“People like to see you face-to-face,” says Mike Shanahan, president and CEO of St. Louis-based Huntleigh McGehee, one of the country’s largest independent insurance brokers.This could be a significant challenge for a firm with clients in 50 states and 46 countries, especially since nearly half of those clients are based outside major metropolitan areas.“The more people we can get in front of, the more successful we will be,” he emphasizes. Fortunately, with NetJets fractional ownership, Shanahan can compress weeks of travel into just a few days.
Shanahan, who has shares in a Cessna Citation XL, generally travels with a team of six or seven specialists in order to meet his clients’multiple insurance needs, but he often takes advantage of the ability to upgrade or downgrade depending on trip length and numbers aboard.“When clients see that you are making the time to bring all your top people, they know you care about their business, and that translates into a long-standing relationship,” he adds.
Shanahan also stresses the importance of quality out-of-office time with clients. With the ability to fly out and back in just one day, he can organize regular golf events at courses like Sand Hills in Mullen, Nebr., and Bandon Dunes on the Oregon coast, considerably distant from the nearest airline gate.“This gives us an opportunity to get to know [clients] personally, and that definitely makes me more effective,” he says.
With four young children, Shanahan also relies on NetJets to help him juggle a hectic family life.Whatever his travel plans may be,“it’s important for me to get home at night,” he says,“and you can’t put a price on that.
Shanahan is confident that he’s getting real returns on his investment.“If you took the money that I’ve spent [on the plane] versus the revenues from what we’ve been able to accrue as a result, it pays for itself many times over,” he says.“It has been a major benefit for me, for my family and for our business.”
Gain More For Less
Fractional Ownership and Jet Cards
For those who seek all the benefits of a private aircraft but prefer to focus on time in the air over equipment on the ground, fractional ownership or a jet card can be the ideal way to go. The fractional ownership concept is simple: You invest in the desired fraction of the aircraft of your choice based on the number of annual hours needed, and you pay monthly management fees for upkeep and a fixed per-flight-hour charge, but only when you’re aboard. Instead of being limited to a single aircraft, you gain access to an entire fleet and the freedom to upgrade or downgrade to larger or smaller aircraft or use multiple planes simultaneously. You also gain all of the tax benefits of ownership, but with none of the management responsibilities. Wherever you find yourself, “you just call and the plane shows up,” explains one longtime fractional shareowner.
Jet cards, on the other hand, combine the consistency, safety and reliability of fractional ownership with all the flexibility of charter. A big attraction is that, unlike fractional ownership, no major capital investment or longterm commitment is required. Like a gift card, you prepay for time required and your usage is deducted from the balance. While conventional charter is typically priced on a round-trip basis, jet cards have a fixed-hour cost for each one-way flight, so there are no positioning or empty-leg fees, and most cards also offer a full refund on any unused balance.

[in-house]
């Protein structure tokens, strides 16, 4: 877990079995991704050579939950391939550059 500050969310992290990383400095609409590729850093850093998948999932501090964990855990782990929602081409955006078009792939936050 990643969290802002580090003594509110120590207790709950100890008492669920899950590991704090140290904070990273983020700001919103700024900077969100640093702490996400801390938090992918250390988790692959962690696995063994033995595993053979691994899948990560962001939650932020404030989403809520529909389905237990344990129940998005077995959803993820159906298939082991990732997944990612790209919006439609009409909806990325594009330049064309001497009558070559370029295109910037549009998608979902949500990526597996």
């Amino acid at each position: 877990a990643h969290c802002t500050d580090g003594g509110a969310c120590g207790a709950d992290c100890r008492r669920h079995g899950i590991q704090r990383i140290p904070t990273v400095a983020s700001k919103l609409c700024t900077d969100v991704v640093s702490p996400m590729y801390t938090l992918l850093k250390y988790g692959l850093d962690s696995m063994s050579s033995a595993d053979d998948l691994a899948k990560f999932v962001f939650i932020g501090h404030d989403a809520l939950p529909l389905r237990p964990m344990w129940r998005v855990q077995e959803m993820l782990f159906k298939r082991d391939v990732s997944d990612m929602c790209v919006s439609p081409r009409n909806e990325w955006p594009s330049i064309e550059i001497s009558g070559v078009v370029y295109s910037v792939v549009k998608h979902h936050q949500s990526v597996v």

"[Access to a business aircraft] allows me to get people together,
conduct real business and resolve issues face-to-face.
It is an unbelievably efficient use of my time."
-Sean Leder The Leder Group
Ultimate Mobility In a Global Marketplace
Backed by Berkshire Hathaway, NetJets, which pioneered the fractional ownership idea, remains the largest provider with the broadest global coverage and the most diverse fleet of aircraft and owners. Its global fleet alone boasts more than 650 jets representing 16 aircraft types, from small-cabin Cessna jets to the ultimate Boeing BBJ with 18 seats, boardroom, office, private lounge and bedroom.
NetJets is now blazing the way to globalized private aircraft benefits. Robert Dranitzke, director of marketing communications for NetJets
Europe, points out that large-cabin, long-range aircraft are becoming overwhelmingly popular among European owners, indicating a surge in intercontinental business travel. Still the only fractional provider with independent fleets based in Europe, the Middle East, plus new operations in India, NetJets is uniquely equipped to accommodate today’s global businesses. Dranitzke notes that a growing number of U.S. companies are taking advantage of the comprehensive interchange program that allows them to seamlessly gain the advantage of NetJets travel abroad. In addition, he says, “we’ve also seen more and more U.S. businesses buy shares or cards for their executives in Europe, where these companies don’t have their own aircraft.”